I was originally going to call this post "Cheap Trick", but this title strikes me as a little more clever. And it's because that's what underlies the cheap trick we are going to discuss today, so stick with me.
This is a reproduction of a $20:
For the federal agents reading, it's at a low enough resolution that nobody's going to make any passable copies of it, so call off the hounds. But it looks like a $20 thanks to my handy HP scanjet 3500c and photoshop, much like the pyro'd up $20 looks, well, like all the graphics around here look.
And everybody likes a $20 bill, right? I mean, nobody in his right mind, if he was walking down the street, and there was a $20 laying there, wouldn't stop and pick it up. And if you're a food service worker -- that is, part of the wait staff -- and you got a $20 for a tip, you'd be pretty jazzed up.
$20 is a decent piece of cash.
Now look at this:
It sort looks like a $20, doesn't it? I mean, you're expecting a cheap trick at this point, so right away you recognize that it's not really $20 but about 3/4th the right size and it has some design challenges on the short side. But if this was wedged under a plate at a restaurant, or maybe sticking out of a book at Barnes & Nobles, you'd think for a second that it was your lucky day. $20 just sitting there -- until you pulled it out.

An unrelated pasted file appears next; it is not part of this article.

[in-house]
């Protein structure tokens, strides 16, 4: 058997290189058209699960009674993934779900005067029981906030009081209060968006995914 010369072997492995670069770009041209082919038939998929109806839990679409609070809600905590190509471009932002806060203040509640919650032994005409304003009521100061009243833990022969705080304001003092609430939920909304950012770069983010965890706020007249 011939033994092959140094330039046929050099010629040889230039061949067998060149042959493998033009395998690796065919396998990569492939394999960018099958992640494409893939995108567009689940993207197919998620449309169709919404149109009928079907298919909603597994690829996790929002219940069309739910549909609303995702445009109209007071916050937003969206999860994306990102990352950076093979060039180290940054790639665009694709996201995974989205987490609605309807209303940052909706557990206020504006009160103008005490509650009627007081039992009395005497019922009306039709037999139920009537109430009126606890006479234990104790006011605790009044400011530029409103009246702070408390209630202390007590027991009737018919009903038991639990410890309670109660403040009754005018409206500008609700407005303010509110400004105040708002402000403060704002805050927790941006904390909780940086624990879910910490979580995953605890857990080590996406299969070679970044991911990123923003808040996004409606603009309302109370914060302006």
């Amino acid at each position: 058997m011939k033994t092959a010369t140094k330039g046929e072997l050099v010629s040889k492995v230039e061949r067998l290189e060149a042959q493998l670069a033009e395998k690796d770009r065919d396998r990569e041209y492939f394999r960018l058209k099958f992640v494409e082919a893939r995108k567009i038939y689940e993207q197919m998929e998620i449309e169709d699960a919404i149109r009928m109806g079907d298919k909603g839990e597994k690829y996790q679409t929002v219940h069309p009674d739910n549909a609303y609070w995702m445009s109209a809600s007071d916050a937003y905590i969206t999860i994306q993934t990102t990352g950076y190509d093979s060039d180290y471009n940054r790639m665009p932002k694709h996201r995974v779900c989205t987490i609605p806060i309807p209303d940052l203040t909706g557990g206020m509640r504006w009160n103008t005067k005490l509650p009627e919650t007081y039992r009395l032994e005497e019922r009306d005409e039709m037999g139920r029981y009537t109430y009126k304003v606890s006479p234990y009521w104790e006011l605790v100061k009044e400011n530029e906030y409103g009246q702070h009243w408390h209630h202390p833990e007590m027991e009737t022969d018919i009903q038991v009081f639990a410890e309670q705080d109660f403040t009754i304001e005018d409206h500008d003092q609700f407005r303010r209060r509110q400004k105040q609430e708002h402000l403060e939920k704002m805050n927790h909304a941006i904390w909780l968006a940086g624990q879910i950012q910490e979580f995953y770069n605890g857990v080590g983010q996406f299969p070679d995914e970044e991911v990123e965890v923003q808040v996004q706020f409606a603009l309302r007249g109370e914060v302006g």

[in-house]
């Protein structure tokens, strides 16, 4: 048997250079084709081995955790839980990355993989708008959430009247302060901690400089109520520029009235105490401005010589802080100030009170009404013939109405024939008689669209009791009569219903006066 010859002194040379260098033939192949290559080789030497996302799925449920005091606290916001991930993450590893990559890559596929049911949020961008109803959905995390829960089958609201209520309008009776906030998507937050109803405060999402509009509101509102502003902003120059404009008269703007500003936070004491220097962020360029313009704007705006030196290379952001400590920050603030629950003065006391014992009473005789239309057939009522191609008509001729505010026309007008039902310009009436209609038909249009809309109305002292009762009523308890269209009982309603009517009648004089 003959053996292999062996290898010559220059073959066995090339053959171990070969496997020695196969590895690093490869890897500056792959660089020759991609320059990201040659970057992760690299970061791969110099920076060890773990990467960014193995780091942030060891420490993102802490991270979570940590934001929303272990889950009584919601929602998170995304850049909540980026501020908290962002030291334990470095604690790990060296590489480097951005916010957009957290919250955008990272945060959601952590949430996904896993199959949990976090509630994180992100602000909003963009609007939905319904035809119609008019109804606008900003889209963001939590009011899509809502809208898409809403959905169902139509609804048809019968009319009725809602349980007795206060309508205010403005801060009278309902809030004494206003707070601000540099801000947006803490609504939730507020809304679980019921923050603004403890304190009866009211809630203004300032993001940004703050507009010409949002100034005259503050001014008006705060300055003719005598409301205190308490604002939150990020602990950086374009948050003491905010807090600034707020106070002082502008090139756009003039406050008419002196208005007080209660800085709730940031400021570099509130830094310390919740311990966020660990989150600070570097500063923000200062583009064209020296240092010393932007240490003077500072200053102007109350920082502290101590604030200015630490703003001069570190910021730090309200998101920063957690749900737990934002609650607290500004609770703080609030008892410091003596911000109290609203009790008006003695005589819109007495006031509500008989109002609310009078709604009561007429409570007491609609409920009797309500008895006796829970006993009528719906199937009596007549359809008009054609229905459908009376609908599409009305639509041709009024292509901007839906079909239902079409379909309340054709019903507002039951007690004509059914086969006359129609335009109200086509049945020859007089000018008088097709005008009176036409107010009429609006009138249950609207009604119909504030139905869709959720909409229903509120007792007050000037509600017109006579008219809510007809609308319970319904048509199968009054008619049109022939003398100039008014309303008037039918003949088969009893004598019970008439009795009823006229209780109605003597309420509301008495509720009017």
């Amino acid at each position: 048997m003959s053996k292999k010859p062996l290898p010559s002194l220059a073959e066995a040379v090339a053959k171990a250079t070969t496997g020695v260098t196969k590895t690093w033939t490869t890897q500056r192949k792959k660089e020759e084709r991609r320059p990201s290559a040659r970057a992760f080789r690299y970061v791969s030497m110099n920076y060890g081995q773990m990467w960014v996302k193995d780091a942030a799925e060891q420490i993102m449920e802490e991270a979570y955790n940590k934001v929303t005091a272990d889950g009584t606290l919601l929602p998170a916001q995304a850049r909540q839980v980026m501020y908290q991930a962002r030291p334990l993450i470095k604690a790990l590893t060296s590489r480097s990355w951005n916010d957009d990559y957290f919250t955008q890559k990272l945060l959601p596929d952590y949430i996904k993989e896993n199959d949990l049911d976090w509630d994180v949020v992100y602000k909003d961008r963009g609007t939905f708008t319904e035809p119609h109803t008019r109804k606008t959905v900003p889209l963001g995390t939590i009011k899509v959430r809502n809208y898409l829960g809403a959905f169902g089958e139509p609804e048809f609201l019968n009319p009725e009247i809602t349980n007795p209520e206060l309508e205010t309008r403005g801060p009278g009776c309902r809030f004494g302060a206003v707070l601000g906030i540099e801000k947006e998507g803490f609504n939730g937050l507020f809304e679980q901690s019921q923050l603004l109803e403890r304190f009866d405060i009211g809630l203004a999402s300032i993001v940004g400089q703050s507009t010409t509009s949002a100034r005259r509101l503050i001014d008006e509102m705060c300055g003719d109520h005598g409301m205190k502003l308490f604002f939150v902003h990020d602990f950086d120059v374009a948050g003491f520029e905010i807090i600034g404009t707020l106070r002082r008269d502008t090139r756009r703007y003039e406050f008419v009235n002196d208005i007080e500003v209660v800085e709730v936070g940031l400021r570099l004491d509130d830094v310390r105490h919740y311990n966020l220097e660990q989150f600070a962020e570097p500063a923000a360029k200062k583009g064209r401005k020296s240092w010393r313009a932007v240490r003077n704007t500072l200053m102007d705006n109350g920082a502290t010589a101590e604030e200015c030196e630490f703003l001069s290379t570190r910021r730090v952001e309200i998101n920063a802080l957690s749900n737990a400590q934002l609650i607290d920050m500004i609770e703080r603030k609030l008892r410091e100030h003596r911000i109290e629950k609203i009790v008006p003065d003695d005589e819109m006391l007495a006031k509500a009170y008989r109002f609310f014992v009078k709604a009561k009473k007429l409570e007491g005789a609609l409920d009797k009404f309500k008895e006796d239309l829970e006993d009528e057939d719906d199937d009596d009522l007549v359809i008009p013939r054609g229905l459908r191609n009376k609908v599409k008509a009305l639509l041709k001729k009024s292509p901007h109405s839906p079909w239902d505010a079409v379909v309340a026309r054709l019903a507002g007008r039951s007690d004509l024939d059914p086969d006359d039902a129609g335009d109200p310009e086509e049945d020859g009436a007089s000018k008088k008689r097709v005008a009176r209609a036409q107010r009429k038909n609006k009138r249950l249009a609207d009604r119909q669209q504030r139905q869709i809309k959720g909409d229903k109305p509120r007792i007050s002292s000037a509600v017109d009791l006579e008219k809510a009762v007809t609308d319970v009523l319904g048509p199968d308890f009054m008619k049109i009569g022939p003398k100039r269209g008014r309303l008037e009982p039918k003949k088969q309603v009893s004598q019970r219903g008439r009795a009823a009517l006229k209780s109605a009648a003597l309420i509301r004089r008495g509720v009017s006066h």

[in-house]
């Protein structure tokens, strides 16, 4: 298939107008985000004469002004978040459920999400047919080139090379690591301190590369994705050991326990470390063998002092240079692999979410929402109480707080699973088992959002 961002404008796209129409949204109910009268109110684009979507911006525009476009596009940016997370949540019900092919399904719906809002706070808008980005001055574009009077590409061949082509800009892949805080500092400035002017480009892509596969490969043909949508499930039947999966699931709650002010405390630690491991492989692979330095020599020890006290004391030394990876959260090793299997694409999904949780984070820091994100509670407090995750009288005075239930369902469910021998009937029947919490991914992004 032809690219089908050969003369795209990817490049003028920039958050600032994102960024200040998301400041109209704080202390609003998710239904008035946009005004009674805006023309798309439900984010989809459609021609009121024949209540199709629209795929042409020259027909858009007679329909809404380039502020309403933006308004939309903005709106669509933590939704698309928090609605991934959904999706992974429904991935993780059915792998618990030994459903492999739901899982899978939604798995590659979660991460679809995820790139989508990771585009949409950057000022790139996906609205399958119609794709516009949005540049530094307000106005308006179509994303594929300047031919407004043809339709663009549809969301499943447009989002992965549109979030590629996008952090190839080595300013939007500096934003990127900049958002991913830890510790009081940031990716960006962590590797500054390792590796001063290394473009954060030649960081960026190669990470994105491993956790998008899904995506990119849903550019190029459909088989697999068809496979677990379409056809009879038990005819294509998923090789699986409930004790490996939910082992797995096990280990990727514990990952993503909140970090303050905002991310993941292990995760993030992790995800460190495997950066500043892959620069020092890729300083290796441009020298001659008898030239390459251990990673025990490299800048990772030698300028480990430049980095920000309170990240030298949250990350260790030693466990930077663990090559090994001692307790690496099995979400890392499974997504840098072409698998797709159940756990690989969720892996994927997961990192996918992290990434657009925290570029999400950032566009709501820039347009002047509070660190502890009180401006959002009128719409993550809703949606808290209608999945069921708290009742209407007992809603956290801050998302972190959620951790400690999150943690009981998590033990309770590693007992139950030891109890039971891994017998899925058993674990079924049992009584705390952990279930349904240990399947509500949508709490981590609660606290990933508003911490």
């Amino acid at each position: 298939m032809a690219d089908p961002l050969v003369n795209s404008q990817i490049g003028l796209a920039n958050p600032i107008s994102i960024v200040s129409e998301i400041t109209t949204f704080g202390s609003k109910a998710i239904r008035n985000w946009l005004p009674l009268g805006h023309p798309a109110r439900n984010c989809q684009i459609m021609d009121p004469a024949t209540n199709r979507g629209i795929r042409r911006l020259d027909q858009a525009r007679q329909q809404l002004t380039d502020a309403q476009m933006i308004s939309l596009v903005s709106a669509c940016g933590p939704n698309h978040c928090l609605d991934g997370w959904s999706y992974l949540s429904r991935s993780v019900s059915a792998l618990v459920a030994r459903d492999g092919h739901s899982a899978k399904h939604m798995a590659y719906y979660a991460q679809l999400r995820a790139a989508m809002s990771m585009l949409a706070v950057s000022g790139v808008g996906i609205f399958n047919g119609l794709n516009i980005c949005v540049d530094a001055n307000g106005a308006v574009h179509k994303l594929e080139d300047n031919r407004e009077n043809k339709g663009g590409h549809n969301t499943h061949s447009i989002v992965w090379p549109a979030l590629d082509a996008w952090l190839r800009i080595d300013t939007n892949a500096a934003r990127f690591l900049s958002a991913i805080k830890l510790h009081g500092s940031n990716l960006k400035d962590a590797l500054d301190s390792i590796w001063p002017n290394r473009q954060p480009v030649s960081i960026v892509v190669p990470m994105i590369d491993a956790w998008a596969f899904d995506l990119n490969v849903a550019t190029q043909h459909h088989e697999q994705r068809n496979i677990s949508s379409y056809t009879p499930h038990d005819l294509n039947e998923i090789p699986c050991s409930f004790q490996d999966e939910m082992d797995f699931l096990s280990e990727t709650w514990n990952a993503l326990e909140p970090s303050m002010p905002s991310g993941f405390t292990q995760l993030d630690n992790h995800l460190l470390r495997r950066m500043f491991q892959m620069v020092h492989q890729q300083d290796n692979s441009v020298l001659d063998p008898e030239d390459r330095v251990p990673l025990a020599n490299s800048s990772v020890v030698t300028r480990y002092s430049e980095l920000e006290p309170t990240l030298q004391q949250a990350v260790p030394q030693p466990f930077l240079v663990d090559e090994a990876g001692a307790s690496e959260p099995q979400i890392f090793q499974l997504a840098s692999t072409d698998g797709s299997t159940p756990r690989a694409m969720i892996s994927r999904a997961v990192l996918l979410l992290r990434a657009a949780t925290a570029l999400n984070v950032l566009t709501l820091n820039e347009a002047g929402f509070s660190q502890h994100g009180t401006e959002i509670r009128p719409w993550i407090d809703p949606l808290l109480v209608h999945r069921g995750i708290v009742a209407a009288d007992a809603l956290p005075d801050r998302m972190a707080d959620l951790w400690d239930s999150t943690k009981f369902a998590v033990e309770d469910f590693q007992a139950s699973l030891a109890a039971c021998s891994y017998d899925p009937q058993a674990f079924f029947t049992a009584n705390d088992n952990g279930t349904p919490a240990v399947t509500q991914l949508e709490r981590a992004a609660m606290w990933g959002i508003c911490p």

See -- it went from being $20 to being a CHEAP TRICK is about 2.4 seconds, and maybe it's good for a laugh.
But what happens when somebody picks up that phony $20 and turns it over and finds this:
Or maybe they find a better presentation of the Gospel -- it has a decent tract on the back side of the phony front. What do you think the person receiving that piece of paper thinks of the Gospel then?
It seems to me that if the phony $20 was a disappointing prank when it was just a phony $20, it becomes something slightly more offensive when it turns out to be a ploy to get you to listen to some message.
You know: like sticking a picture of a sexy girl on a billboard to get you to read the name and address of your local casino or whatever.
Now, why bring it up? Am I afraid that there's about to be a rash of phony $20 tracts coming around the pike and you wary readers should be well-informed on what exactly they are doing?
What I am saying is this: if it is somewhat sophomoric and whatever the antithesis of "clever" is to trick people with phony money to read or hear the Gospel delivered, how much more of the same is it to trick people with a phony Jesus? It's one thing to want people to want to hear the Gospel -- and it's another thing entirely to make the Gospel into something it is not in order to get them to just pay attention.
Think about that. There's a book review which follows this logic, but TeamPyro is having a retreat next week and it's unlikely that the book review will happen before then. However, if I don't see you for a while, be with the Lord's people in the Lord's house on the Lord's day, and don't take any wooden nickels.